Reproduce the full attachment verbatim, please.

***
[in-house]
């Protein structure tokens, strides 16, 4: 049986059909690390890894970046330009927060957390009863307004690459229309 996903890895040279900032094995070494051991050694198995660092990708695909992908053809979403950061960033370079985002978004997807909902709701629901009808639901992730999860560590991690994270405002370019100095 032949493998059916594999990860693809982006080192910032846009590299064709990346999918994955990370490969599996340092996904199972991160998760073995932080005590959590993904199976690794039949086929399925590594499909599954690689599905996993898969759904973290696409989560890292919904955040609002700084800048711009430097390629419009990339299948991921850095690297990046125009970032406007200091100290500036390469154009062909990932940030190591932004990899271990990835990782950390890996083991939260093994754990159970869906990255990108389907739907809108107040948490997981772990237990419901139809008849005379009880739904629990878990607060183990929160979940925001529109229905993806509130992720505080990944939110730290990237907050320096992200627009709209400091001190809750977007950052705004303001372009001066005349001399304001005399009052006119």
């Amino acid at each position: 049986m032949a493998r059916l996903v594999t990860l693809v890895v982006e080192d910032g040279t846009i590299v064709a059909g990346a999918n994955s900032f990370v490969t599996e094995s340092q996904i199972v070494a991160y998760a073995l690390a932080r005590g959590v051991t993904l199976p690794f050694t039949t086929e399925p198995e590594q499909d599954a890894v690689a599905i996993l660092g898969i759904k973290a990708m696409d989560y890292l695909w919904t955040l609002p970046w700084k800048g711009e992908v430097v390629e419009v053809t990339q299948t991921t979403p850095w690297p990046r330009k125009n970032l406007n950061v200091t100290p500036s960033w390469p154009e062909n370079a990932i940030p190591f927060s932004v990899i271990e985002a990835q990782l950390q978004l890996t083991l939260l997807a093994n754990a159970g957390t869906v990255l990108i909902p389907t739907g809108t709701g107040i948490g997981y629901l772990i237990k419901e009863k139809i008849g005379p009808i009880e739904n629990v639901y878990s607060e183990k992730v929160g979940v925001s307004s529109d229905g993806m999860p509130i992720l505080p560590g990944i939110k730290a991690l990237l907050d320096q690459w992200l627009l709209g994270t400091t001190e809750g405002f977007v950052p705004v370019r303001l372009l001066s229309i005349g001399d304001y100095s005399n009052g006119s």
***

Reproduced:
[in-house]
């Protein structure tokens, strides 16, 4: 049986059909690390890894970046330009927060957390009863307004690459229309 996903890895040279900032094995070494051991050694198995660092990708695909992908053809979403950061960033370079985002978004997807909902709701629901009808639901992730999860560590991690994270405002370019100095 032949493998059916594999990860693809982006080192910032846009590299064709990346999918994955990370490969599996340092996904199972991160998760073995932080005590959590993904199976690794039949086929399925590594499909599954690689599905996993898969759904973290696409989560890292919904955040609002700084800048711009430097390629419009990339299948991921850095690297990046125009970032406007200091100290500036390469154009062909990932940030190591932004990899271990990835990782950390890996083991939260093994754990159970869906990255990108389907739907809108107040948490997981772990237990419901139809008849005379009880739904629990878990607060183990929160979940925001529109229905993806509130992720505080990944939110730290990237907050320096992200627009709209400091001190809750977007950052705004303001372009001066005349001399304001005399009052006119």
């Amino acid at each position: 049986m032949a493998r059916l996903v594999t990860l693809v890895v982006e080192d910032g040279t846009i590299v064709a059909g990346a999918n994955s900032f990370v490969t599996e094995s340092q996904i199972v070494a991160y998760a073995l690390a932080r005590g959590v051991t993904l199976p690794f050694t039949t086929e399925p198995e590594q499909d599954a890894v690689a599905i996993l660092g898969i759904k973290a990708m696409d989560y890292l695909w919904t955040l609002p970046w700084k800048g711009e992908v430097v390629e419009v053809t990339q299948t991921t979403p850095w690297p990046r330009k125009n970032l406007n950061v200091t100290p500036s960033w390469p154009e062909n370079a990932i940030p190591f927060s932004v990899i271990e985002a990835q990782l950390q978004l890996t083991l939260l997807a093994n754990a159970g957390t869906v990255l990108i909902p389907t739907g809108t709701g107040i948490g997981y629901l772990i237990k419901e009863k139809i008849g005379p009808i009880e739904n629990v639901y878990s607060e183990k992730v929160g979940v925001s307004s529109d229905g993806m999860p509130i992720l505080p560590g990944i939110k730290a991690l990237l907050d320096q690459w992200l627009l709209g994270t400091t001190e809750g405002f977007v950052p705004v370019r303001l372009l001066s229309i005349g001399d304001y100095s005399n009052g006119s």